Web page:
Space-based Software-Defined Radio
In the last decades, the area of wireless communications has undergone tremendous advances, with multiple game-changing technologies achieving global reach. One of the more promising technologies in this area is Software-Defined Radio (SDR). The TEKEVER Group currently offers several SDR-based products, mostly focused on terrestrial security and military applications.

TEKEVER SPACE is evolving the Group's SDR platform and products into the space segment, in order to develop and provide innovative products that simultaneously support satellite communications (e.g. telephony and broadband), inter-satellite communications and vehicle positioning and attitude determination capabilities. With a specific focus on reducing volume, weight and cost, while maintaining the reliability of communication modules and increasing flexibility (through in-flight updates, for example), TEKEVER SPACE is specifically targeting two promising mission scenarios:
  • Formation Flying:
    Based on the behaviour of many insect clouds in Nature, a swarm of small satellites has many advantages and applications. One of the key features of these distributed missions is the ability to assume determined cloud configurations and readapt when necessary, i.e. the ability to fly in formation. Another key element is communications, inside and outside the cloud, to achieve coordination among all participants and link with the ground station. The Space SDR concept fits perfectly in this scenario, especially for creating the cloud network for data sharing between satellites.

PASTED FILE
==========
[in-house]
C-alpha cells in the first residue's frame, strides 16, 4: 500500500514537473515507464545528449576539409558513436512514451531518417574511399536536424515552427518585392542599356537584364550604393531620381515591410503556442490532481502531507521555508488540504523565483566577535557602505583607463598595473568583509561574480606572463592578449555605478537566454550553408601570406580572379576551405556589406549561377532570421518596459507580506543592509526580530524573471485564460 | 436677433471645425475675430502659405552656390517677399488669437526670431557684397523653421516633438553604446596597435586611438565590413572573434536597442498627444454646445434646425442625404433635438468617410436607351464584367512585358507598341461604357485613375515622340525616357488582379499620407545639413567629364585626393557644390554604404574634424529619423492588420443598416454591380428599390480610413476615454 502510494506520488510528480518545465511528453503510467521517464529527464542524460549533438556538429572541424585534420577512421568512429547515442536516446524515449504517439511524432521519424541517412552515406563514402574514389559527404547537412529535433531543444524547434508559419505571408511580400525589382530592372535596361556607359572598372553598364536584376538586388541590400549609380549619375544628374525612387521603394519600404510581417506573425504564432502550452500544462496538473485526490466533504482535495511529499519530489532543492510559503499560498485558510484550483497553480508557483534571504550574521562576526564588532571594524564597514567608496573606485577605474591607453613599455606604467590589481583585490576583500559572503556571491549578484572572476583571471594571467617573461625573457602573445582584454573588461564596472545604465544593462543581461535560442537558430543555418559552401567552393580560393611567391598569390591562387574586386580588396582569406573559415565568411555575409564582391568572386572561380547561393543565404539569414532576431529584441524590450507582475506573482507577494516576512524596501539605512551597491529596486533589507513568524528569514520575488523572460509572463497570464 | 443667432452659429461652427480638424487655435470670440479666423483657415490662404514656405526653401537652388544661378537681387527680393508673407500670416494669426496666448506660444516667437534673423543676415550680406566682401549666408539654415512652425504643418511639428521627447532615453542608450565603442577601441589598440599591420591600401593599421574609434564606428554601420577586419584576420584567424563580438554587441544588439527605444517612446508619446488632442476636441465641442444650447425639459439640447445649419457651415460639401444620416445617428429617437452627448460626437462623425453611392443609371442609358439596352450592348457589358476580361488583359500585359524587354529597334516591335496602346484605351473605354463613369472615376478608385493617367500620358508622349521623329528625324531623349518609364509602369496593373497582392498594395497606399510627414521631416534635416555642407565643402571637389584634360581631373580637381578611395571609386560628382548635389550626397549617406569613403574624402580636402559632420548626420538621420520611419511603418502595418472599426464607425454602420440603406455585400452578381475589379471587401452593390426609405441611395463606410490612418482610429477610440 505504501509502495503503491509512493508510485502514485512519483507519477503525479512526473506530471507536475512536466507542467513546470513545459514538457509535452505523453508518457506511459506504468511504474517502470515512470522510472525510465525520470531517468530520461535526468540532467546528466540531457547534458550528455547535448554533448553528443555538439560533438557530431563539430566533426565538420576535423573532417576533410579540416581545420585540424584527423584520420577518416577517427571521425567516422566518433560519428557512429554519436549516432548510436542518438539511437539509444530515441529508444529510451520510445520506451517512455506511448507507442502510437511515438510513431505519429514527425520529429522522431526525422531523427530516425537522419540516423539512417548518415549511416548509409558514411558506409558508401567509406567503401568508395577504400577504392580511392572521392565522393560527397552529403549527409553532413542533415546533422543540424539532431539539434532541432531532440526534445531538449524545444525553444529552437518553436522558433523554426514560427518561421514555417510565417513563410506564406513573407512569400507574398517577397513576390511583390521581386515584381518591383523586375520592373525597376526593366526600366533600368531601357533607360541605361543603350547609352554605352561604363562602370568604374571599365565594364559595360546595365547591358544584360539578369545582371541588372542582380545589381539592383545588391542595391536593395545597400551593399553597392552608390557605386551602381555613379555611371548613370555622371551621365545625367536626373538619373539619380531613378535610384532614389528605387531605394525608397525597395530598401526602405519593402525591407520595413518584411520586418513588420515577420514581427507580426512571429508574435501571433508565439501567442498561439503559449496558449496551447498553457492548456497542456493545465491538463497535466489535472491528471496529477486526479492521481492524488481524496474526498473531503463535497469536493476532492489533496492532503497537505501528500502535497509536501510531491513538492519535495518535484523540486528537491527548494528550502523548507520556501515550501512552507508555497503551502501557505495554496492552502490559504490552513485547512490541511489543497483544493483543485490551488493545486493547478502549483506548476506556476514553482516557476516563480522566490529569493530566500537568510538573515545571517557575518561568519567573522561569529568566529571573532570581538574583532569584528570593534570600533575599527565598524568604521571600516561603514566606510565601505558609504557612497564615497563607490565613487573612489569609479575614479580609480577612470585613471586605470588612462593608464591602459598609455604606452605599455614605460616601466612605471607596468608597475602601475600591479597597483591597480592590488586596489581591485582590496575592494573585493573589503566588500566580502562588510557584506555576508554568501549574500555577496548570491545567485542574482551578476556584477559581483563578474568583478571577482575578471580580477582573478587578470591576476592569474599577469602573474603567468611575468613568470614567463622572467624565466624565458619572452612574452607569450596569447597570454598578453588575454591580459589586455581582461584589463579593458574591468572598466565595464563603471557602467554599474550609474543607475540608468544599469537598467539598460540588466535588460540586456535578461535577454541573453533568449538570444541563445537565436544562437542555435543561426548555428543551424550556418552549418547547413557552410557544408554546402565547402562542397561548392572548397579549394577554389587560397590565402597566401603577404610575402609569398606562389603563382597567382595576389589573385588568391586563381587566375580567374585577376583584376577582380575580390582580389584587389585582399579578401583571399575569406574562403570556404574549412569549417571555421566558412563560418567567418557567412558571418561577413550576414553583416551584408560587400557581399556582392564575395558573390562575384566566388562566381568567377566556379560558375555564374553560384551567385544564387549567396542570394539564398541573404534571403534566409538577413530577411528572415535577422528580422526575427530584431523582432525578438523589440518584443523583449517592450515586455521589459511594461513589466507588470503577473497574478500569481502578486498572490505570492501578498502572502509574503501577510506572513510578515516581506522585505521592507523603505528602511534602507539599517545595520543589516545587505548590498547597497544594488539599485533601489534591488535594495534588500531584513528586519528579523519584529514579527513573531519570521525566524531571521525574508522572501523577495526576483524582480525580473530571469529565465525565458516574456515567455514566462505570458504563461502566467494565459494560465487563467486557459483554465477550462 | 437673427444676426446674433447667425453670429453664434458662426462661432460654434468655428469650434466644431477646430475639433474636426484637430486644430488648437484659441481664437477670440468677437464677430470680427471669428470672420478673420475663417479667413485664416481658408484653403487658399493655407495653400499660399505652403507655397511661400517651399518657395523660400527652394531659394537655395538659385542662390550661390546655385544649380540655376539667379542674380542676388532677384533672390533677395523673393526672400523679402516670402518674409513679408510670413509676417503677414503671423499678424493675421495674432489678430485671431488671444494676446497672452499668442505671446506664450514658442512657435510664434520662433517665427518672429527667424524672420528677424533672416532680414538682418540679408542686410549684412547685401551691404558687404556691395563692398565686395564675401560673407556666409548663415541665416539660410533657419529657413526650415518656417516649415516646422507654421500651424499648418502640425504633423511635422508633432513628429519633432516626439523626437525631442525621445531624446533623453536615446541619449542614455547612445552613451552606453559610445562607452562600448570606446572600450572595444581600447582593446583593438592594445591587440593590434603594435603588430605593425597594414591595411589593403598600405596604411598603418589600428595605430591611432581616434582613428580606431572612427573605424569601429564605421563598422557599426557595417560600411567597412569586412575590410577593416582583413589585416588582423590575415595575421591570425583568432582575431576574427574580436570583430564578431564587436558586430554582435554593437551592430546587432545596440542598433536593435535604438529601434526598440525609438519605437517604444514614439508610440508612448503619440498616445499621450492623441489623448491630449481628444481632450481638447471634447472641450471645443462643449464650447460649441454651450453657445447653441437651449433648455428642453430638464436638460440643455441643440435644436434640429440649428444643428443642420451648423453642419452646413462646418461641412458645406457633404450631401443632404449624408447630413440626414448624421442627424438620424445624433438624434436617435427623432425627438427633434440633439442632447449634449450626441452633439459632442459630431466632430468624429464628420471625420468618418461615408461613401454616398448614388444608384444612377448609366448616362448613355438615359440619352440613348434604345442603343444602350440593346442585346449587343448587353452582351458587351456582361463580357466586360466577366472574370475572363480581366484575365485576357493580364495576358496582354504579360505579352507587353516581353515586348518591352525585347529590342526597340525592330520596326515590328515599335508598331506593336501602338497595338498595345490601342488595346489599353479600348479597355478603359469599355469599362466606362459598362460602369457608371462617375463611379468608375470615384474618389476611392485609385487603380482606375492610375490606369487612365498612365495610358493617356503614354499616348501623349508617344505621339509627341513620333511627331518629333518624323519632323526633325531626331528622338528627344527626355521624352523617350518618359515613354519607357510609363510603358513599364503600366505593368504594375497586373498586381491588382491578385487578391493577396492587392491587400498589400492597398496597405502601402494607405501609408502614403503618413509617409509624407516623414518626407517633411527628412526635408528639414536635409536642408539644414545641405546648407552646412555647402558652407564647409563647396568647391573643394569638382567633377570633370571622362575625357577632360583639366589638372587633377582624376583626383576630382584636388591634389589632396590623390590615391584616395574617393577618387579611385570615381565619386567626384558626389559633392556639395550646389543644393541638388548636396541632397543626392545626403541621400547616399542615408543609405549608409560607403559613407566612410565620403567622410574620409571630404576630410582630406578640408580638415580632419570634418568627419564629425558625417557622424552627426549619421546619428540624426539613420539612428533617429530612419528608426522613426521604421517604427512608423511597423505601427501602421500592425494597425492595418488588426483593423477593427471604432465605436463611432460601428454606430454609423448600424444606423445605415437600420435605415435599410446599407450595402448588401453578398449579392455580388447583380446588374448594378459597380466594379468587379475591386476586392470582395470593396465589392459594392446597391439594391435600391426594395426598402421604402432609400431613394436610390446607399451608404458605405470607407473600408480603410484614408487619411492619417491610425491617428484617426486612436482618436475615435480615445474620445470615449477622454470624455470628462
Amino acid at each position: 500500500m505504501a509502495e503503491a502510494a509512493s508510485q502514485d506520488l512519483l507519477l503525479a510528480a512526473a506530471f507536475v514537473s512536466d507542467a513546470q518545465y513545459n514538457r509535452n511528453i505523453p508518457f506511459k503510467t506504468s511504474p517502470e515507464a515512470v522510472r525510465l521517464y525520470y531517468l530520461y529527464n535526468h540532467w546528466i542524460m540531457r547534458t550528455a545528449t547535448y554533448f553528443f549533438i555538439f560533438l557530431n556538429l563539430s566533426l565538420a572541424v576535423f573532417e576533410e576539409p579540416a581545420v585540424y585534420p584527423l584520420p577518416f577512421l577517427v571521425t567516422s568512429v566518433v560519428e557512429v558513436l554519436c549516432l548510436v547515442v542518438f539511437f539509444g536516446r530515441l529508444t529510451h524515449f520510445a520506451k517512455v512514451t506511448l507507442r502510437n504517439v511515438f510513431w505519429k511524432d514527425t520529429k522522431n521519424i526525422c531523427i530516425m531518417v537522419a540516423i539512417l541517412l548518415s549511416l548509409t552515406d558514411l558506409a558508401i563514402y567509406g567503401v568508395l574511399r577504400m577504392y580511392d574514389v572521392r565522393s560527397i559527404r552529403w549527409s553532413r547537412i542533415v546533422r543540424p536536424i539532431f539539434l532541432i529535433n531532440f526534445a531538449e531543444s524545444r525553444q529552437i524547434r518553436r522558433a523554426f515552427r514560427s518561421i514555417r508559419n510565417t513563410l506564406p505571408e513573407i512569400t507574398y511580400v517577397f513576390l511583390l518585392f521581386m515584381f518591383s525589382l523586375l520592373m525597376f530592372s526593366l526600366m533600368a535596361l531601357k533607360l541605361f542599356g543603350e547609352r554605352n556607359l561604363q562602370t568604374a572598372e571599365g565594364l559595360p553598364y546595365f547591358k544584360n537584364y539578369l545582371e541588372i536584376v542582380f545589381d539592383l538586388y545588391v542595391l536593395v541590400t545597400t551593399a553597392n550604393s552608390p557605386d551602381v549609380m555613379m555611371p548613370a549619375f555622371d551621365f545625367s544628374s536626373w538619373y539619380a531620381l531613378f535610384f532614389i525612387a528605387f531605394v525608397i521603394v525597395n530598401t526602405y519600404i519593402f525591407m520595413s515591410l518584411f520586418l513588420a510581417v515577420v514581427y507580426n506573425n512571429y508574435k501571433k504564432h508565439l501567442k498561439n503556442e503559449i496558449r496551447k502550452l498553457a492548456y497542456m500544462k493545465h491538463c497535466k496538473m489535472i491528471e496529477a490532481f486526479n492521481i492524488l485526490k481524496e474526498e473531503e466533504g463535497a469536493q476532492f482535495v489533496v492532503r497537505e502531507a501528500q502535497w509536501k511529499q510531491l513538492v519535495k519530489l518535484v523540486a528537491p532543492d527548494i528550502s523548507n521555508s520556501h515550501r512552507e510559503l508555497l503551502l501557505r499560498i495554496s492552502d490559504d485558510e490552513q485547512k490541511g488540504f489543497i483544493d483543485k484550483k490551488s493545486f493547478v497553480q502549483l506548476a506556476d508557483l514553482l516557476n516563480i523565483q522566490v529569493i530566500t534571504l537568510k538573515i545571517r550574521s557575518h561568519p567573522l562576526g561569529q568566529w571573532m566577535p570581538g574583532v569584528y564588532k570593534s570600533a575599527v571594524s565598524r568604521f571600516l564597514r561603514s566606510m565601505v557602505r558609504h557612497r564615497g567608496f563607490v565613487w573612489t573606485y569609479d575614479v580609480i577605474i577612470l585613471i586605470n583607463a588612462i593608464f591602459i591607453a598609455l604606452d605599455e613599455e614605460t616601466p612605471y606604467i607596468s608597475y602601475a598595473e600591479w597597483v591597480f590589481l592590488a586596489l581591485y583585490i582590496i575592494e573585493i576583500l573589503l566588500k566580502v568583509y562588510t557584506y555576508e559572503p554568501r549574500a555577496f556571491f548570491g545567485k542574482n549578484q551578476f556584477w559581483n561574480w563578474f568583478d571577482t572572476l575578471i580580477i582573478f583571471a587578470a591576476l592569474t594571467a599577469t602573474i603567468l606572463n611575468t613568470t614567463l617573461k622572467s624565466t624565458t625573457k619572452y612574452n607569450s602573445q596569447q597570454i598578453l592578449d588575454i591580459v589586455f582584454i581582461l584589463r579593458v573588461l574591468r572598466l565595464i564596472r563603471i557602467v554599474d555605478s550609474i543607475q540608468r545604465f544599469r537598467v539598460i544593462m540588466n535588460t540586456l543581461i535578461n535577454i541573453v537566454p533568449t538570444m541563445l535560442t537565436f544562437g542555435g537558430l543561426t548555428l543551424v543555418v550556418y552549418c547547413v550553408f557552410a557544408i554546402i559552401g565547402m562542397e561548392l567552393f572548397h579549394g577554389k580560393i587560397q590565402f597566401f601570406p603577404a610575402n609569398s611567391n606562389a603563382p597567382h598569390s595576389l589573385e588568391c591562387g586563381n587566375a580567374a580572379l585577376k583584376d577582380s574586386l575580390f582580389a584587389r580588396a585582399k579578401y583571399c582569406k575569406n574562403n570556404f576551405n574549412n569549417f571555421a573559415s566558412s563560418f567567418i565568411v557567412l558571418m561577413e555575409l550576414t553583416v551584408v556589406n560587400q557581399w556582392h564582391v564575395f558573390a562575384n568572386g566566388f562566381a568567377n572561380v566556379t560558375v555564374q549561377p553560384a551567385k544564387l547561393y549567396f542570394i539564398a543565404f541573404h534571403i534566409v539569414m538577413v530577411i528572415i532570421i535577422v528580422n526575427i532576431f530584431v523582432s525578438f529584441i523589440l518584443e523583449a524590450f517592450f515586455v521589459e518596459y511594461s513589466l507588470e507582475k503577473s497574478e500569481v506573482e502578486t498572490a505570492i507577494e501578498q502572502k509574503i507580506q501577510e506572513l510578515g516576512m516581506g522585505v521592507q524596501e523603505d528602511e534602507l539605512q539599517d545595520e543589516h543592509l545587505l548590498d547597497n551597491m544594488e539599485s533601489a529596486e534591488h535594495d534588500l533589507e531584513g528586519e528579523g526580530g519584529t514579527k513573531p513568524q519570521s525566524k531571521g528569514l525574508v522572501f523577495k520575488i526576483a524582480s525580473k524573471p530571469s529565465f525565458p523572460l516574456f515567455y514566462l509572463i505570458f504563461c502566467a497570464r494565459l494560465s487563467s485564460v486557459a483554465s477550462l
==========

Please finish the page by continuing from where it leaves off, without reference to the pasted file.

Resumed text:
• Planetary Exploration:
    Present in the roadmaps of every world space agency, planetary exploration is one of the main goals for the future, especially manned missions to the Moon and to Mars. To prepare these missions, a thorough recognition of the planet conditions must be made. Furthermore, any robotic or manned exploration mission will need to be supported by numerous sensors that provide spatial and temporal diversity. A set of sensors featuring SDR capabilities could be deployed to create a Wireless Sensor Network (WSN) to perform the measurements and automatically establish paths between the planetary surface and orbiting satellites. The network is fault-tolerant, since it can rearrange itself in case a node fails, and it could cover a large planetary area without requiring wide communication ranges.